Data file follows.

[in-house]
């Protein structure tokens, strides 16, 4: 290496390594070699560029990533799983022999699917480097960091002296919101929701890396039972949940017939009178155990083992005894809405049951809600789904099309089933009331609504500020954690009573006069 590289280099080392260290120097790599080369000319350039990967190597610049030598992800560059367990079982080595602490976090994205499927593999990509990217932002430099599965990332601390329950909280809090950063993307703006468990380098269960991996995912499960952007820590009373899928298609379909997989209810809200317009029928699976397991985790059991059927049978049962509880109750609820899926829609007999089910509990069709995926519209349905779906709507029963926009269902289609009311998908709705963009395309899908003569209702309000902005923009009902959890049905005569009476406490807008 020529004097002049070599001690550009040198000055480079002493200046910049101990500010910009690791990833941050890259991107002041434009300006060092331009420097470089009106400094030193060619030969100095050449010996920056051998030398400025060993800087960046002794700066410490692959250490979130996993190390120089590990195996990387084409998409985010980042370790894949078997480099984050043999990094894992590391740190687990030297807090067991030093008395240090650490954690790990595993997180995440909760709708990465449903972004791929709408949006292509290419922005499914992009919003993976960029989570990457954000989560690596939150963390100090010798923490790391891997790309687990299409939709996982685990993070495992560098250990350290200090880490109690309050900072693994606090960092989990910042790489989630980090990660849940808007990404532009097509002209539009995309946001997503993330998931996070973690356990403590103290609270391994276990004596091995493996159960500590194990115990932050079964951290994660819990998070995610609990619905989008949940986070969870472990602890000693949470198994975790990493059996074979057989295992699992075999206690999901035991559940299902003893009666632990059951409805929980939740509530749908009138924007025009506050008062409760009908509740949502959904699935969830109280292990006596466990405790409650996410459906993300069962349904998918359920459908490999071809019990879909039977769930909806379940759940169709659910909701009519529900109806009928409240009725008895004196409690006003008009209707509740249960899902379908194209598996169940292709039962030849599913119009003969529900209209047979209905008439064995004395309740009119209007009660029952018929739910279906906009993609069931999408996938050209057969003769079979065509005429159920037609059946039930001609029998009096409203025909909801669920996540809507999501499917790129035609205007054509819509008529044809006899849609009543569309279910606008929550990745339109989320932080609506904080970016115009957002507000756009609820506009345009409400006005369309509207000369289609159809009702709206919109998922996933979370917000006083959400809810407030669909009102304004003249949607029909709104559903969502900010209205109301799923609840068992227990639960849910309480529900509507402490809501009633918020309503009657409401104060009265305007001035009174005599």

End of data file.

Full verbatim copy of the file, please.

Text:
[in-house]
């Protein structure tokens, strides 16, 4: 290496390594070699560029990533799983022999699917480097960091002296919101929701890396039972949940017939009178155990083992005894809405049951809600789904099309089933009331609504500020954690009573006069 590289280099080392260290120097790599080369000319350039990967190597610049030598992800560059367990079982080595602490976090994205499927593999990509990217932002430099599965990332601390329950909280809090950063993307703006468990380098269960991996995912499960952007820590009373899928298609379909997989209810809200317009029928699976397991985790059991059927049978049962509880109750609820899926829609007999089910509990069709995926519209349905779906709507029963926009269902289609009311998908709705963009395309899908003569209702309000902005923009009902959890049905005569009476406490807008 020529004097002049070599001690550009040198000055480079002493200046910049101990500010910009690791990833941050890259991107002041434009300006060092331009420097470089009106400094030193060619030969100095050449010996920056051998030398400025060993800087960046002794700066410490692959250490979130996993190390120089590990195996990387084409998409985010980042370790894949078997480099984050043999990094894992590391740190687990030297807090067991030093008395240090650490954690790990595993997180995440909760709708990465449903972004791929709408949006292509290419922005499914992009919003993976960029989570990457954000989560690596939150963390100090010798923490790391891997790309687990299409939709996982685990993070495992560098250990350290200090880490109690309050900072693994606090960092989990910042790489989630980090990660849940808007990404532009097509002209539009995309946001997503993330998931996070973690356990403590103290609270391994276990004596091995493996159960500590194990115990932050079964951290994660819990998070995610609990619905989008949940986070969870472990602890000693949470198994975790990493059996074979057989295992699992075999206690999901035991559940299902003893009666632990059951409805929980939740509530749908009138924007025009506050008062409760009908509740949502959904699935969830109280292990006596466990405790409650996410459906993300069962349904998918359920459908490999071809019990879909039977769930909806379940759940169709659910909701009519529900109806009928409240009725008895004196409690006003008009209707509740249960899902379908194209598996169940292709039962030849599913119009003969529900209209047979209905008439064995004395309740009119209007009660029952018929739910279906906009993609069931999408996938050209057969003769079979065509005429159920037609059946039930001609029998009096409203025909909801669920996540809507999501499917790129035609205007054509819509008529044809006899849609009543569309279910606008929550990745339109989320932080609506904080970016115009957002507000756009609820506009345009409400006005369309509207000369289609159809009702709206919109998922996933979370917000006083959400809810407030669909009102304004003249949607029909709104559903969502900010209205109301799923609840068992227990639960849910309480529900509507402490809501009633918020309503009657409401104060009265305007001035009174005599």